Money Talks: IRS Wants You to E-File

By: Stacy Johnson
By: Stacy Johnson

More than 130-million income tax returns will be filed this year. About 38 percent of those filings will be done electronically--by telephone or by the Internet. And the IRS is making every effort to more than double the number of e-filers in the next couple of years.

In the 1990s the IRS set out to prove that it's serving you, not you serving them, with a campaign to be more user friendly and to make it less painful to pay your taxes.

It's made itself available 24-7, and with a Web site that answers any and all tax questions--although not always easily--you could say they've done what they set out to do. In fact, the IRS is doing everything it can to get individual taxpayers and businesses to use their E-File system.

Since 1996, the IRS has found that electronic returns have an error rate of less than one percent compared to 20 percent on paper returns. They figure that's because the software used is more accurate and electronic submission eliminates the chance of errors on the IRS's part.

Because of all that, the IRS wants to get 80 percent of all American filers to file their taxes electronically by 2007. They're making it easier by getting more states to join the electronic bandwagon. This year 37 states are offering E-file options, and free of charge.

The only drawback to E-filing is if you owe, it's on a credit card you'll likely go. Should you use credit to pay your taxes? That's answered in our next story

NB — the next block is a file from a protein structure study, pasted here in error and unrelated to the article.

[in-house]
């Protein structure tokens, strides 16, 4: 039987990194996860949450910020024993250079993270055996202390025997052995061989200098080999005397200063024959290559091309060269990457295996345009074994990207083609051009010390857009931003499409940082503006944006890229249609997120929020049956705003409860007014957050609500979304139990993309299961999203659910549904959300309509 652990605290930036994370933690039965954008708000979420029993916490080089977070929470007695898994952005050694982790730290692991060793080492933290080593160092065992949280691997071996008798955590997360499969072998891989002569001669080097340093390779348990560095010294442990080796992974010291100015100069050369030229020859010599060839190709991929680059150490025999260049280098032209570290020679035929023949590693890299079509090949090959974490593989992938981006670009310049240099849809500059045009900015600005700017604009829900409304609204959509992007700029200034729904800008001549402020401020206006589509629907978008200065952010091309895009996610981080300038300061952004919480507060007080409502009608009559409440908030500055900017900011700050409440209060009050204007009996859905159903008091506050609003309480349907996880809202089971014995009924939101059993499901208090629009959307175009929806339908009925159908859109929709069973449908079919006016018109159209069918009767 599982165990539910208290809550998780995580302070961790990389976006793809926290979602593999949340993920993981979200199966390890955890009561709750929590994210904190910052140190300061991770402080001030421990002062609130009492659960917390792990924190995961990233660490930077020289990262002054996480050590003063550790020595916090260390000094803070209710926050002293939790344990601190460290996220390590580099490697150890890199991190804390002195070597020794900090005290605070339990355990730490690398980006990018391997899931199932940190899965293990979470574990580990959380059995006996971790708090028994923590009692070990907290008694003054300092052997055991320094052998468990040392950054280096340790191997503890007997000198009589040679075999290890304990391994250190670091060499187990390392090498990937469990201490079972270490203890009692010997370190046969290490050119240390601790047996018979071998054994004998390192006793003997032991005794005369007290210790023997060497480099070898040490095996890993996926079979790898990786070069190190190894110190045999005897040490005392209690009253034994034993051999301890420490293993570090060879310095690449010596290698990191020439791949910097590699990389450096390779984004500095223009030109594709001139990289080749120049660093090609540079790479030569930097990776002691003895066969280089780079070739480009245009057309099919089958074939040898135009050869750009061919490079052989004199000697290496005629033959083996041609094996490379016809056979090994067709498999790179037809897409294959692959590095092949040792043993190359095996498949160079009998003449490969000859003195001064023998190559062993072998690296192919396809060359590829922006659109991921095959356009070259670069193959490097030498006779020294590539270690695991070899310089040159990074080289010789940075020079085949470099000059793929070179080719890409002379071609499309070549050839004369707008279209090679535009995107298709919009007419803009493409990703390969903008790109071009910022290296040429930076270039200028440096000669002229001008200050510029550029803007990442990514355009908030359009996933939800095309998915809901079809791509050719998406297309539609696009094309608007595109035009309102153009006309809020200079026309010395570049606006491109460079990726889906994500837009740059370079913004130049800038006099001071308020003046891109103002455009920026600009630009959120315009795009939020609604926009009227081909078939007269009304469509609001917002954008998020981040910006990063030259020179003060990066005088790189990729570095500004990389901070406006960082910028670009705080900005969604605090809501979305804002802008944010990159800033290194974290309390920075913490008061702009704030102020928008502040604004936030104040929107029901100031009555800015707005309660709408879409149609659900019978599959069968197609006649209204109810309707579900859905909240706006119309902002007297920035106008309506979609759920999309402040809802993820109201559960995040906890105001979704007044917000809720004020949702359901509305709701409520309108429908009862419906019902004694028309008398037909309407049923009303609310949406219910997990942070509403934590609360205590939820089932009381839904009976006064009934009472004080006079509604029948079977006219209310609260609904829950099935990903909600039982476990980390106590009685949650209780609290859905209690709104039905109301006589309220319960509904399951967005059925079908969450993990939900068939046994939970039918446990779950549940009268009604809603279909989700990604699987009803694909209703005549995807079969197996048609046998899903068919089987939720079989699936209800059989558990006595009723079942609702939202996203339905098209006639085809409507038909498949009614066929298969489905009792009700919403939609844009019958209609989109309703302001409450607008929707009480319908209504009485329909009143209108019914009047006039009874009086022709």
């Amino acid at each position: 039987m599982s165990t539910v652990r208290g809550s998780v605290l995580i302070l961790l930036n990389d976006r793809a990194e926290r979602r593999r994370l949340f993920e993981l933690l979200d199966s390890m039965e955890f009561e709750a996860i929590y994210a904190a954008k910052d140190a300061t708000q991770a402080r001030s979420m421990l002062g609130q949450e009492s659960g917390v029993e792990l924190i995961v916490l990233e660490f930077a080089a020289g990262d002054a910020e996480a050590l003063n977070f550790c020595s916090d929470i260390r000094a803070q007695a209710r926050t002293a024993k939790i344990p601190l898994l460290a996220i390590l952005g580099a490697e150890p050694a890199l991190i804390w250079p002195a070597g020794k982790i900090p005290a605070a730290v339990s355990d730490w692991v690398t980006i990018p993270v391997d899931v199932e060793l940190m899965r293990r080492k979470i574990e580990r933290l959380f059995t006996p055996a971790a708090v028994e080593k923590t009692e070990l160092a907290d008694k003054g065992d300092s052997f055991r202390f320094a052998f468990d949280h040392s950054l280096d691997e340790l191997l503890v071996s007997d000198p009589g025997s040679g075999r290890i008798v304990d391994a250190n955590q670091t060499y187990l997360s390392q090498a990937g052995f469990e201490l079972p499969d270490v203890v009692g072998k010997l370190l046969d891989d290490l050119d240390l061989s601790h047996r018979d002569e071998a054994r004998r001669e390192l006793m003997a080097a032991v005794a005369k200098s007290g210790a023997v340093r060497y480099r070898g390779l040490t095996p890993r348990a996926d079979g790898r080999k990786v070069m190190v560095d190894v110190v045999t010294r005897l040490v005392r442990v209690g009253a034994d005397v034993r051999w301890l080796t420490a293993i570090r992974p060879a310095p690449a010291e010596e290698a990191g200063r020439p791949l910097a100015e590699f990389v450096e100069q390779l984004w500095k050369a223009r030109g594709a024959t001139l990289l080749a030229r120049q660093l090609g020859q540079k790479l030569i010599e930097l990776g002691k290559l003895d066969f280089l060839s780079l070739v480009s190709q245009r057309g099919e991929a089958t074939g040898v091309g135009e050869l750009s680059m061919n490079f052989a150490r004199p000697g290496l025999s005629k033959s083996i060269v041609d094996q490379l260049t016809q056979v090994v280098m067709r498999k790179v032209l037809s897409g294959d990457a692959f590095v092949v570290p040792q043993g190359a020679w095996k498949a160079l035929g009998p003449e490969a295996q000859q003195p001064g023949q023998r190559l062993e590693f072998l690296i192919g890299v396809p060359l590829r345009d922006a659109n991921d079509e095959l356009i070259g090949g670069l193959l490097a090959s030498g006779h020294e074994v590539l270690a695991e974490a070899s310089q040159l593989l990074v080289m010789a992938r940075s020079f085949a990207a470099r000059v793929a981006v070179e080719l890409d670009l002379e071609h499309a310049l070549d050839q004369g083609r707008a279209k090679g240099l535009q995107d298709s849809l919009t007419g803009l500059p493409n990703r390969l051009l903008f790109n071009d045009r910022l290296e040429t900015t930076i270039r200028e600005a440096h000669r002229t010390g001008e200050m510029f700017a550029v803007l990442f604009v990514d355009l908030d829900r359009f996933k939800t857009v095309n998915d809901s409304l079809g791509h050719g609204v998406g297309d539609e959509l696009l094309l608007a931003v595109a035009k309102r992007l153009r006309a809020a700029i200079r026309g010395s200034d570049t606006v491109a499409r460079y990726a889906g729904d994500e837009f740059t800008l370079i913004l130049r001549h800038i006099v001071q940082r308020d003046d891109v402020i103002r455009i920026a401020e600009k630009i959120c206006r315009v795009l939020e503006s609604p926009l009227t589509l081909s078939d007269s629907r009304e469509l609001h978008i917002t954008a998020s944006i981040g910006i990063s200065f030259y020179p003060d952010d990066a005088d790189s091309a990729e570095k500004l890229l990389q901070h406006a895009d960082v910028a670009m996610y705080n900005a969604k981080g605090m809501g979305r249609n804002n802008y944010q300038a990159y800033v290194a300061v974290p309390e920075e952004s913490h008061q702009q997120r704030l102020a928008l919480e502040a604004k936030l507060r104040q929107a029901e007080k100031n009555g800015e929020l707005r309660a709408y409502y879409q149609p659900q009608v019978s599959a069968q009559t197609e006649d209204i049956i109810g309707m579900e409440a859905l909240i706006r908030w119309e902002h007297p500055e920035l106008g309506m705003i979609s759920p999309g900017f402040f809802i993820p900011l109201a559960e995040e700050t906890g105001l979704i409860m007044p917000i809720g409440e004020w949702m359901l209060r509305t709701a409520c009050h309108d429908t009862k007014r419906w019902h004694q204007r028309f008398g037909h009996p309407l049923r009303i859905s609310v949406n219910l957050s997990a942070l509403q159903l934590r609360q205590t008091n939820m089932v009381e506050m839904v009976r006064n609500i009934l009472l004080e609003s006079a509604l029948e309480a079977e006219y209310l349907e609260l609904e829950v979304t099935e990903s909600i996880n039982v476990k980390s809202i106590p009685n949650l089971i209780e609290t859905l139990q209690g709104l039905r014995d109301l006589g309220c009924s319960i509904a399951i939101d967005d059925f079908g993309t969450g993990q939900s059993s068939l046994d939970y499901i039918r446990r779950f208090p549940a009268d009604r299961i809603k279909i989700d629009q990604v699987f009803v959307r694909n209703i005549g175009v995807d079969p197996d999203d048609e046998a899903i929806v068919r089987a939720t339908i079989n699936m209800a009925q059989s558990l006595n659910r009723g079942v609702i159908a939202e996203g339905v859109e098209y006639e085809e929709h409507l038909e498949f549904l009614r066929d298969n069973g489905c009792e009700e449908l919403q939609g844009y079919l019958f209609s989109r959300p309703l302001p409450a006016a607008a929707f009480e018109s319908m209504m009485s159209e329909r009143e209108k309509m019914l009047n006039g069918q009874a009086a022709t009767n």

For seven years now American taxpayers have been able to file tax returns from their home computers and start getting refunds back lickety split.

And when you owe the IRS? You can pay Uncle Sam lickety split, too. You do it with your credit card. Unheard of in the old days, but a growing trend these days.

In 2001, nearly 285-thousnad taxpayers paid by credit card, an increase of 31 percent. In order to whip out the plastic, you have to file electronically, or be filing a 1040EZ by phone.

But, this convenience will cost you. The fee you have to pay seems to work out to more than two percent. So, about $25 bucks on a $1,000 tax bill.

A friendly, convenience-minded IRS is a great thing. But this convenience? An expensive way to tax your credit. The better option is allowing the IRS to debit your checking or savings account. There is no convenience fee on that service and the real plus is you can allow the withdrawal to occur as late as April 15, not immediately.


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